That is unless one of them reaches out to ask for peace. This happened to another friend in Kiel, a while back and to this day, he’s figuring out the reason why and finding ways to reforge a friendship with this girl. Her name was Karin and she and Nick were attending college in Berlin in 2014. She was a very nice girl, as Nick described her- a deeply devoted Christian, kind but had that magic that got Nick interested. They had been working together on a project when they suddenly “butted heads” during a dance at one of the assembly halls. How this happened was not explained but attempts to reconcile even online failed, and they broke off all contact after the project was finished, but not before havig hurt each other verbally, resulting in after-effects that were lasting for months after the break-off. Nick was moving on with his life when Karin suddenly re-appeared on his facebook page, offering peace to him. In response, Nick replied that under the conditions that we’d meet and talk about it would that be considered. Two hours of deep conversations brought forth forgiveness and establishing the building blocks for a restart, despite them having partners and full-time jobs. Yet this example came with a lot of strings attached, which was the fact that she was not ready to be friends just yet; she needed time as the healer though they are still communcating to this day but not on facebook. Nick is hoping that it will happen someday as it would give them a chance to chat online about their jobs and families and just be friends. Let’s hope that their road to friendship is a smooth one there.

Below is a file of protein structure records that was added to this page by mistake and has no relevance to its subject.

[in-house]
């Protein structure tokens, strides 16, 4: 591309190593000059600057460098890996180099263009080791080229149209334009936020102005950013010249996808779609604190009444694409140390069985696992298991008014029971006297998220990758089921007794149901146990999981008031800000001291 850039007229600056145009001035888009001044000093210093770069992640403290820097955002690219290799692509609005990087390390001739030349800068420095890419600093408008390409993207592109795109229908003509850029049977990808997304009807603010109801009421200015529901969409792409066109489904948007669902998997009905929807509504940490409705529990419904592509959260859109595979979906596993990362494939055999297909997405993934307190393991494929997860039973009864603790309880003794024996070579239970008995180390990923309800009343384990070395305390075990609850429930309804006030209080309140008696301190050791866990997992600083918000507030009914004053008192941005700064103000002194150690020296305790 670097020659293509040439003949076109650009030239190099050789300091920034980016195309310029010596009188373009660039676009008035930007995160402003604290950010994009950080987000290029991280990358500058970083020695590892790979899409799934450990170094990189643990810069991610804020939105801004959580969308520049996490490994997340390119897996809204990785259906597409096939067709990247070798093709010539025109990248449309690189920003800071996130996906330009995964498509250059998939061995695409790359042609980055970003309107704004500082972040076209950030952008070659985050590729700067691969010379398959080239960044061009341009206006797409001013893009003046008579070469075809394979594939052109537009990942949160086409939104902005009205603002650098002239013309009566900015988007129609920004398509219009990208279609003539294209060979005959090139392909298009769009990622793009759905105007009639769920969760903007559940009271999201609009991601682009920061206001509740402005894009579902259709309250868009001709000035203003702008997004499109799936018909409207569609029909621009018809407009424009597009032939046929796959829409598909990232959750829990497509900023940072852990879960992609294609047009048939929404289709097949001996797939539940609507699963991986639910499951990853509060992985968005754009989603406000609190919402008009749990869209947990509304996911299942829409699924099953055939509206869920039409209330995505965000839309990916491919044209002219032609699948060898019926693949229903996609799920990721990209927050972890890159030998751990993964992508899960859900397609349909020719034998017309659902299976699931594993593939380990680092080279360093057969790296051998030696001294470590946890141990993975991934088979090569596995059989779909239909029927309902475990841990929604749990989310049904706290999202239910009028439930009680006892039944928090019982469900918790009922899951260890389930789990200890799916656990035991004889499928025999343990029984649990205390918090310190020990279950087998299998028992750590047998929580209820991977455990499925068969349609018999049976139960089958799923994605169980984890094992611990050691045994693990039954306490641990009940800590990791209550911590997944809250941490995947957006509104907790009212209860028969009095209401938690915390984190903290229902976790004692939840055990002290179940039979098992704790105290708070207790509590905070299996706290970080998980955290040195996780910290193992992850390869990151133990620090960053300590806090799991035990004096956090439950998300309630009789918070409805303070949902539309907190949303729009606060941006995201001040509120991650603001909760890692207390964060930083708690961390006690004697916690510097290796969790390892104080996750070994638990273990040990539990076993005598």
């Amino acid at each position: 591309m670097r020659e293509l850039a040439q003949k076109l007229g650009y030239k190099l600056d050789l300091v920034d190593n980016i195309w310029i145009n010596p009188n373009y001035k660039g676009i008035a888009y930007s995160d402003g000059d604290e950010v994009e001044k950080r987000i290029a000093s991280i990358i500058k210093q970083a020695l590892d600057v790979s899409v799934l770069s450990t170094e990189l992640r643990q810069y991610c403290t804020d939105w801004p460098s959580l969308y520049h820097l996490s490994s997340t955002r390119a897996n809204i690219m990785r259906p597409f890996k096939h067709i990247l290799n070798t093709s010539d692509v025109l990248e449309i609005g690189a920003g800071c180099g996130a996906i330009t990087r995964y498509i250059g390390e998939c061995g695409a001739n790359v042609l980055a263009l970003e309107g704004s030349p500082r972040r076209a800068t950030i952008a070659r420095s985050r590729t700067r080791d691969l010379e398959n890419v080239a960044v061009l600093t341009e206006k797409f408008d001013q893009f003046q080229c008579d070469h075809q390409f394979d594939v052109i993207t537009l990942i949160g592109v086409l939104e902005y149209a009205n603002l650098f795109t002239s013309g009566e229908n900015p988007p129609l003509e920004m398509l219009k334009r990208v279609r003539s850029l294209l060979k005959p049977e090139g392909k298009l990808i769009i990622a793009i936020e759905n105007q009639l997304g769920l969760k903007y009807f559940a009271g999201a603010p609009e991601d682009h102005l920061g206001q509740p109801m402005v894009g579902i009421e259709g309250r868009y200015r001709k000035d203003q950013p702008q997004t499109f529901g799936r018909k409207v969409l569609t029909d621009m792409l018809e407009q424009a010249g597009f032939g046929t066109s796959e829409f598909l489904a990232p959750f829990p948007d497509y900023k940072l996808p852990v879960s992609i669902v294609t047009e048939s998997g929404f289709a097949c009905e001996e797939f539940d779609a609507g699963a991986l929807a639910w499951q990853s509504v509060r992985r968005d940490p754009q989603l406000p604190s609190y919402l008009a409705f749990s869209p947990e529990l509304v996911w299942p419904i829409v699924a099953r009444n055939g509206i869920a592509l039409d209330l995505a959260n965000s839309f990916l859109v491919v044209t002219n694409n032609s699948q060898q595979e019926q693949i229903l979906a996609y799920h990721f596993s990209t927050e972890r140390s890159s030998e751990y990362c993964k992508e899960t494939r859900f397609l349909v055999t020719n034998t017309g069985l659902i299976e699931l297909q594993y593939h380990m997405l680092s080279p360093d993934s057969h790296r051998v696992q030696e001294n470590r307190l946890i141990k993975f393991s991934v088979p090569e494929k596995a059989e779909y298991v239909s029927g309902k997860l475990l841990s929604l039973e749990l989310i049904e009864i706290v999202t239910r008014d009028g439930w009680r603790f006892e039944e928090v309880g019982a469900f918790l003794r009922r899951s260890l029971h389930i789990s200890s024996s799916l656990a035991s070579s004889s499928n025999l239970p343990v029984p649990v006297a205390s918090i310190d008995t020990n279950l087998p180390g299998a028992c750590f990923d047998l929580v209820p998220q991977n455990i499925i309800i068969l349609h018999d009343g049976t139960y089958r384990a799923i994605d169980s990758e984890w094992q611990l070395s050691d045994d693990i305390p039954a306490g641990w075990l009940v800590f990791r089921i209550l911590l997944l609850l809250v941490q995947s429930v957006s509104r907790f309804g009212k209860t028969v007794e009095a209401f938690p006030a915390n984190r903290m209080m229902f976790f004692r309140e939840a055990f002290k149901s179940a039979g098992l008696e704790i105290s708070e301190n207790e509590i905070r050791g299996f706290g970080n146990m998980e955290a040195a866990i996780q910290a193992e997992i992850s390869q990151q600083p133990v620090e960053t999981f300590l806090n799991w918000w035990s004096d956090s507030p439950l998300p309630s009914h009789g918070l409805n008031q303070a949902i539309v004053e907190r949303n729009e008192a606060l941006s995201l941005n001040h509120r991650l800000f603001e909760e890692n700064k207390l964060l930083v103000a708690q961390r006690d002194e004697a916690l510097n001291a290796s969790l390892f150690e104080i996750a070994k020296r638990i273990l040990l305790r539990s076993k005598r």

But looking at both examples, one has to ask ourselves how much damage has the United States done to its people and ts allies. The country has alienated its long-time allies of Europe and Canada and embraced Russia, Saudi Arabia and North Korea, although with the third example one can agree with re-establishing ties with Kim to a certain degree. The US has alienated its own people while our president is watching families and friends fight over politics, like it was a wrestling match. And even the media outlets are equally bad with each one having their own “Mean” Gene Okerlund and their sets of wrestlers trash-talking to the audience. No wonder why we have a combination of George Orwell’s 1984 and the Spanish Civil War all at once, when American society is conditioned to think one way or another. To sum up the situation, we’re living in a society where the media has control of the lives of Americans, and Americans can choose who to befriend and who to dump, based on which political alliance they are in, thus polarizing ourselves, our friends, family members and our neighboring countries. A sad devlopment and one that could destroy the fabric of democracy should the trend continue.